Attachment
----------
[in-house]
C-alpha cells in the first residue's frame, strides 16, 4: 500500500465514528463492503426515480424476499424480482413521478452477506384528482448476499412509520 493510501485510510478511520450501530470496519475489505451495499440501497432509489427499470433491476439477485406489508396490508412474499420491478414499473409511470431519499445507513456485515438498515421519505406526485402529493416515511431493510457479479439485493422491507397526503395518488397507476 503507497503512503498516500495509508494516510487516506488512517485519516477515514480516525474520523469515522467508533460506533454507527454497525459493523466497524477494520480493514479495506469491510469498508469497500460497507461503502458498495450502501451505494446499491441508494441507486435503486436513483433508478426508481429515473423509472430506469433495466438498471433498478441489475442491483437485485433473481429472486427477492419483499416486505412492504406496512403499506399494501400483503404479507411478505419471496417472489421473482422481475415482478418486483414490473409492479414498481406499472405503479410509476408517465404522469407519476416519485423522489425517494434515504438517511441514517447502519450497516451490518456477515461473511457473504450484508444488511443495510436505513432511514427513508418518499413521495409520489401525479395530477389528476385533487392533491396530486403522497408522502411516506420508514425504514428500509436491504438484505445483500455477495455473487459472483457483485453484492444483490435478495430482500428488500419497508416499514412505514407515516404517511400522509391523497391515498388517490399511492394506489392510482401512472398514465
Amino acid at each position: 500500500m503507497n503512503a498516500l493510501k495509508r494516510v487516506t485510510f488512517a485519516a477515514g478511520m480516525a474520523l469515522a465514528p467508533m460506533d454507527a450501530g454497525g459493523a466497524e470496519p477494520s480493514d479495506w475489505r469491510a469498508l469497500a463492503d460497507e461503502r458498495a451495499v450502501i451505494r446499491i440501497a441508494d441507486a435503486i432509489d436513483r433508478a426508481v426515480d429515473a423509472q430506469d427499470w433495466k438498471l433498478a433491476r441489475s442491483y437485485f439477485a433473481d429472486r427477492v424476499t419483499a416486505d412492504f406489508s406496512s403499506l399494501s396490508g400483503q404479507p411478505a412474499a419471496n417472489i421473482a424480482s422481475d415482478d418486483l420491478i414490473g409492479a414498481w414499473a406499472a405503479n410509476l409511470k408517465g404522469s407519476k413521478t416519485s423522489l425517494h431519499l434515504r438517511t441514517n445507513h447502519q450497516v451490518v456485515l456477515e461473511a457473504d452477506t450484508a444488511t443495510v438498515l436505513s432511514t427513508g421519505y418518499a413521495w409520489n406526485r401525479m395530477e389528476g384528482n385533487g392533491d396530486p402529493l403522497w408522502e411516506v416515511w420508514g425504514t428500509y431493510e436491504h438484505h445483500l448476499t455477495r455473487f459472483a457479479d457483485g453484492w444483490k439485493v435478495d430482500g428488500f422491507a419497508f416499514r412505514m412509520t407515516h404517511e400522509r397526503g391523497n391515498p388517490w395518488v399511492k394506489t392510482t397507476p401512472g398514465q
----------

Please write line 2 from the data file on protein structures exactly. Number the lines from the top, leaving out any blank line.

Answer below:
C-alpha cells in the first residue's frame, strides 16, 4: 500500500465514528463492503426515480424476499424480482413521478452477506384528482448476499412509520 493510501485510510478511520450501530470496519475489505451495499440501497432509489427499470433491476439477485406489508396490508412474499420491478414499473409511470431519499445507513456485515438498515421519505406526485402529493416515511431493510457479479439485493422491507397526503395518488397507476 503507497503512503498516500495509508494516510487516506488512517485519516477515514480516525474520523469515522467508533460506533454507527454497525459493523466497524477494520480493514479495506469491510469498508469497500460497507461503502458498495450502501451505494446499491441508494441507486435503486436513483433508478426508481429515473423509472430506469433495466438498471433498478441489475442491483437485485433473481429472486427477492419483499416486505412492504406496512403499506399494501400483503404479507411478505419471496417472489421473482422481475415482478418486483414490473409492479414498481406499472405503479410509476408517465404522469407519476416519485423522489425517494434515504438517511441514517447502519450497516451490518456477515461473511457473504450484508444488511443495510436505513432511514427513508418518499413521495409520489401525479395530477389528476385533487392533491396530486403522497408522502411516506420508514425504514428500509436491504438484505445483500455477495455473487459472483457483485453484492444483490435478495430482500428488500419497508416499514412505514407515516404517511400522509391523497391515498388517490399511492394506489392510482401512472398514465